A built-in fingerprint scanner on the newly-released iPhone 5S that allows users to unlock and access the phone is raising privacy concerns.
The new security feature called "Touch ID" is the alternative to entering a four-digit passcode, but U.S. Sen. Al Franken says there's significant risk if someone were to hack into the phone, the Associated Press reports.
"Let me put it this way: if hackers get a hold of your thumbprint, they could use it to identify and impersonate you for the rest of your life,” Franken said in a letter to Apple CEO Tim Cook.
Franken, the chairman of the Senate Privacy, Technology and the Law subcommittee, wants answers on what Apple plans to do with this highly sensitive data and if it's possible to extract it.
The senator also questions where the data falls under the Stored Communications Act.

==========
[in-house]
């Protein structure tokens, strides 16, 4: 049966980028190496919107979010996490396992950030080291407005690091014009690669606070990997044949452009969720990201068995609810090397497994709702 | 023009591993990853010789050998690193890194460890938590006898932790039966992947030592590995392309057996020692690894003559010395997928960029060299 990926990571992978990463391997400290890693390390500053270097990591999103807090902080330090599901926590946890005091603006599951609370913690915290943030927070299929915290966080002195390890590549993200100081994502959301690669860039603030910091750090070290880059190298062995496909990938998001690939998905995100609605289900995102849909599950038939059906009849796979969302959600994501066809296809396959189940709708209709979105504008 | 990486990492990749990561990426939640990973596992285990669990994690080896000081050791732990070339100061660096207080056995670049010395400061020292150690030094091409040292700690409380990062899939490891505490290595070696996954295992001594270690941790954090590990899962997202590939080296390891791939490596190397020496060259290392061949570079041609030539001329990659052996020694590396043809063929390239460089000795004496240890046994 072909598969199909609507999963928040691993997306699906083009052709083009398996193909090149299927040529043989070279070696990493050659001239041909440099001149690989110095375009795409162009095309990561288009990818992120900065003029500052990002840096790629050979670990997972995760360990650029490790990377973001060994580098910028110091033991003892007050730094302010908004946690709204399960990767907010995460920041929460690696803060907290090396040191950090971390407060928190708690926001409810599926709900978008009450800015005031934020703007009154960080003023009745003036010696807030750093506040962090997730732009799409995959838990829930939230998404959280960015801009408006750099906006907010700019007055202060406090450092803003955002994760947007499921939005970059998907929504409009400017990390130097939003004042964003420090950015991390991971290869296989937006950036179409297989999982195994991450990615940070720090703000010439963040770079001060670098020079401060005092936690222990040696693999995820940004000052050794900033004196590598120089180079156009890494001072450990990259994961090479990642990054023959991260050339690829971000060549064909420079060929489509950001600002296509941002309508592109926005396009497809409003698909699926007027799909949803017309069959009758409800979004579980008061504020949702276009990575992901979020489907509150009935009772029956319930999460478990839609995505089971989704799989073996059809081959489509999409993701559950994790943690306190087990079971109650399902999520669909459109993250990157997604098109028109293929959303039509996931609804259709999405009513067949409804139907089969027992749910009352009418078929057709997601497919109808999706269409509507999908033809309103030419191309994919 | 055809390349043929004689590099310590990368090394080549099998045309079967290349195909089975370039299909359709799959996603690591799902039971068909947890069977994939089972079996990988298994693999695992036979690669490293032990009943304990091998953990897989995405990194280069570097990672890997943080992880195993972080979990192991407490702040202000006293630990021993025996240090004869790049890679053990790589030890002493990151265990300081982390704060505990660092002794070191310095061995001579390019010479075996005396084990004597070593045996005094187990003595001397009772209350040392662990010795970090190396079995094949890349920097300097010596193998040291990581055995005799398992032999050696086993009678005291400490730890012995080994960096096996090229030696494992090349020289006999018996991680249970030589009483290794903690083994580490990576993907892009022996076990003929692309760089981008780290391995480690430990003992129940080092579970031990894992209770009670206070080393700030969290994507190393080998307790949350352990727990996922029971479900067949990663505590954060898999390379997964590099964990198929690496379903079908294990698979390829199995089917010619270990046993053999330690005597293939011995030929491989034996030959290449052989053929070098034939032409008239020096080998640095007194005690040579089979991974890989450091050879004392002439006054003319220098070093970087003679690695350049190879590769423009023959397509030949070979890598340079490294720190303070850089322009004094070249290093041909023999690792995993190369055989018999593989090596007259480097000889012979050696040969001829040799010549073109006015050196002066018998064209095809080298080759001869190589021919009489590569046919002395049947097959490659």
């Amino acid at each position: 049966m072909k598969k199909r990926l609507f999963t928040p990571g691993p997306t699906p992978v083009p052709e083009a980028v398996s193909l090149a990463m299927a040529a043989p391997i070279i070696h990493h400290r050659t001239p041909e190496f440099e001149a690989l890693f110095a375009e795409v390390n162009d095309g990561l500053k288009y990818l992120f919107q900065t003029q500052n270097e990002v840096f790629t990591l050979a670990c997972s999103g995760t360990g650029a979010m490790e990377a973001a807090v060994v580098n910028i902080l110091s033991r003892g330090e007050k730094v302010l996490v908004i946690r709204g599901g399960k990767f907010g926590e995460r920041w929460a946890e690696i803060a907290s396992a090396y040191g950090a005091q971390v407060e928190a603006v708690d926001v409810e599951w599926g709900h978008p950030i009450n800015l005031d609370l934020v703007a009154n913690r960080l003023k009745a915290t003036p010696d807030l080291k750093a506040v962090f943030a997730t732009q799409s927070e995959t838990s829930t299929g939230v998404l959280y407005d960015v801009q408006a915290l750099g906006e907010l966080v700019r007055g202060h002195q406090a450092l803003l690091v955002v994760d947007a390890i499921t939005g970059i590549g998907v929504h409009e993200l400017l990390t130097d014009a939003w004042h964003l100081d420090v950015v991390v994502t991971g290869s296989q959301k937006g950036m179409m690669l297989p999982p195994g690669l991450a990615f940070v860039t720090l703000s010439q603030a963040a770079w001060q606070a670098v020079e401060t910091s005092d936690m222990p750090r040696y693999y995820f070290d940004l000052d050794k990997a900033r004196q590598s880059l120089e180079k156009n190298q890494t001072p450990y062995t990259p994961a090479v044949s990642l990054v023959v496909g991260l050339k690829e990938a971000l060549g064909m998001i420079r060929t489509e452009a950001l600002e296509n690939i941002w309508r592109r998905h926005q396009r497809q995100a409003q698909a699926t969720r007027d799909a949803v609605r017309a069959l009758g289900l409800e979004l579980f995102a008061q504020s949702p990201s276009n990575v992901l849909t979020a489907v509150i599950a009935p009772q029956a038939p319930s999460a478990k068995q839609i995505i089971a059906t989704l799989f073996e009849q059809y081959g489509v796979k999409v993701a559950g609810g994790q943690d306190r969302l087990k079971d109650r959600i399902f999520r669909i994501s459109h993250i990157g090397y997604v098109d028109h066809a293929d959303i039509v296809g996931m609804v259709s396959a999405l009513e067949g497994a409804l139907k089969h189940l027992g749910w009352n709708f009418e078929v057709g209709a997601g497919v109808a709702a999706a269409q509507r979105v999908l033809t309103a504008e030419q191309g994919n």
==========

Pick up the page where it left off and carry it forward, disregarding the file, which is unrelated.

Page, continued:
The Washington Post reports if the data is considered to be "content data," it requires a warrant to be released. But if the fingerprint is considered a "subscriber identity," it's accessible by subpoena.
Apple has not yet responded to Franken's letter, but said last week that the phone won’t store actual images of users’ fingerprints on the device. Instead, it only stores “fingerprint data,” which remains encrypted within the iPhone’s processor, the Wall Street Journal reported.
This means that even if someone cracked an iPhone’s encrypted chip, they likely wouldn’t be able to reverse engineer someone’s fingerprint, according to the the company.